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First Across the Continent: Sir Alexander Mackenzie

First Across the Continent: Sir Alexander Mackenzie

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Seeking the Northwest Passage and the fabled like to Russia, Japan, and Cathay, Alexander Mackenzie drove himself and his men relentlessly, by canoe and portage, across the uncharted rivers, valleys, and mountains of North America. Mackenzie's 1789 journey to the Arctic Ocean and his arduous journey to the Pacific in 1793 predate the Lewis and Clark expedition. By the age of thirty-one Alexander Mackenzie had become the first man to cross North America from the northwestern hub of the interior trade, Lake Athabasca in present-day northern Alberta, to the Pacific Ocean. He had opened the continent to trade and exploration.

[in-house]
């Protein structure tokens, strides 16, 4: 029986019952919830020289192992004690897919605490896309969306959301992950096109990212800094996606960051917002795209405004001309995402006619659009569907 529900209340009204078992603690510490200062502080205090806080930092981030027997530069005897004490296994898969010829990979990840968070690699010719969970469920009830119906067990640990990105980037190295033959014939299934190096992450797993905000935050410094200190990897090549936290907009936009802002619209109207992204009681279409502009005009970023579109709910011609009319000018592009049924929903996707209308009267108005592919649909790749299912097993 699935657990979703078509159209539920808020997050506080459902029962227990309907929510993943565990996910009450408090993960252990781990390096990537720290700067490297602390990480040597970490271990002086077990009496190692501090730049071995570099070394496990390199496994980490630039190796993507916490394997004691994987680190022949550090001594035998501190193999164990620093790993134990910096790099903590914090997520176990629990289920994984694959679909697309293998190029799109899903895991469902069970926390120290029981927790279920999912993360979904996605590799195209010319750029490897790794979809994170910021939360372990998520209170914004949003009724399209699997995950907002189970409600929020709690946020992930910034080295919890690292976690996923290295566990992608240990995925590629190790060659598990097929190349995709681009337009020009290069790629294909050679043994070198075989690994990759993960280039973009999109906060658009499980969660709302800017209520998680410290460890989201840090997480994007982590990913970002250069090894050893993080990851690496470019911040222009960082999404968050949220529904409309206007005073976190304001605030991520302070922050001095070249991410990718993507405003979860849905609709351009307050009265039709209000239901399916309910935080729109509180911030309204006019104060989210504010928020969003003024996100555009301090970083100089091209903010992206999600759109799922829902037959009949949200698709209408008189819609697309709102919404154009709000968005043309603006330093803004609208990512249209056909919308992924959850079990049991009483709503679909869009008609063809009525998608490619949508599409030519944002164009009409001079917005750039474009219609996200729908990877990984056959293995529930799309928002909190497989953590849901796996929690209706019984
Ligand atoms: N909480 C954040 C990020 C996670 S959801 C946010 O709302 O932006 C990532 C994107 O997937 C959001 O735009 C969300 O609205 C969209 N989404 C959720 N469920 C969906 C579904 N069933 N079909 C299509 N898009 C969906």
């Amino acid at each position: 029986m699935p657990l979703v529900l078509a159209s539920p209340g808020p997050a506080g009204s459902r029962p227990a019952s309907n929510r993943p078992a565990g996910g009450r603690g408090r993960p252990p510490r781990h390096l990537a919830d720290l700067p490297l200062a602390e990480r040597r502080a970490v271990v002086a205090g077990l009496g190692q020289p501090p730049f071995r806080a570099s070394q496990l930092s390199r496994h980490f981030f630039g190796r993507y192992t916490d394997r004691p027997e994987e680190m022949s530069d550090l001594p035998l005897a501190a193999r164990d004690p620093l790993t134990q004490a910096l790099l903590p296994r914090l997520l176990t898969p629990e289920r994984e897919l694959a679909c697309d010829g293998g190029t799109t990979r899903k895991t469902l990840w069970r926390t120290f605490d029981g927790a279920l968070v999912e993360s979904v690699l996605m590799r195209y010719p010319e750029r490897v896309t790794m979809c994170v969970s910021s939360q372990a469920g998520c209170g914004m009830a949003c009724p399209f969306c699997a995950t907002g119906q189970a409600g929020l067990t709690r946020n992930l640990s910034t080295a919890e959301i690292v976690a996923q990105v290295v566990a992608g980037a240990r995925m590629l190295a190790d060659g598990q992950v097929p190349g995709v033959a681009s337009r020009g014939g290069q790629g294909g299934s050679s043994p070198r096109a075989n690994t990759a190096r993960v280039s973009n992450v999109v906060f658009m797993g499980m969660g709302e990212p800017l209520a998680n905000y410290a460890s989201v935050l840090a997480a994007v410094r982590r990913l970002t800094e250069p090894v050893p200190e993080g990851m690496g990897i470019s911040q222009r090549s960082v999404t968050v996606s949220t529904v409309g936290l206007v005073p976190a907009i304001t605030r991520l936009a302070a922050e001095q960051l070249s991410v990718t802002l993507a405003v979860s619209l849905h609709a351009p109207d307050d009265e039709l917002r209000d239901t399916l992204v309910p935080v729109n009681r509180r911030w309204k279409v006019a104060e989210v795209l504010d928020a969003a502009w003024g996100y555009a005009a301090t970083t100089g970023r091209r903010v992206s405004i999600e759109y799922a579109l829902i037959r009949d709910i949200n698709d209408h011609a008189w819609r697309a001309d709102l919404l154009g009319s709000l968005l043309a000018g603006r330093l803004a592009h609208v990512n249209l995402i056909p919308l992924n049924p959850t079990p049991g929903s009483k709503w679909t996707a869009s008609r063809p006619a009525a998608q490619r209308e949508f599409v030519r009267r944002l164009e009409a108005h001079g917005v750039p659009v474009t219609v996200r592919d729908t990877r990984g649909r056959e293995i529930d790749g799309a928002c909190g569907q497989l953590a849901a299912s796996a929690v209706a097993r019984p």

Mackenzie was a man of enormous ego and overpowering ambition. He left Scotland in search of opportunity in the North American fur trade and achieved success through a combination of bold exploits, grim determination, and business acumen. Mackenzie returned to his homeland late in life to be knighted, marry, and live a more genteel life, leaving behind a Métis family in North America. His celebrated book Voyages from Montreal remains an enduring classic of world travel literature.

In his research, Barry Gough traveled from Mackenzie's birthplace to his tomb and from Montreal to the Arctic Ocean and to the Pacific. He takes the reader along with Mackenzie on his hazardous travels and voyages, using contemporary accounts to bring to life the problems and perils faced by the young explorer.

First Across the Continent reveals the international impact of Sir Alexander Mackenzie's expeditions and places him among the elite of New World explorers, illuminating his vital role in the history of the fur trade and the American West.

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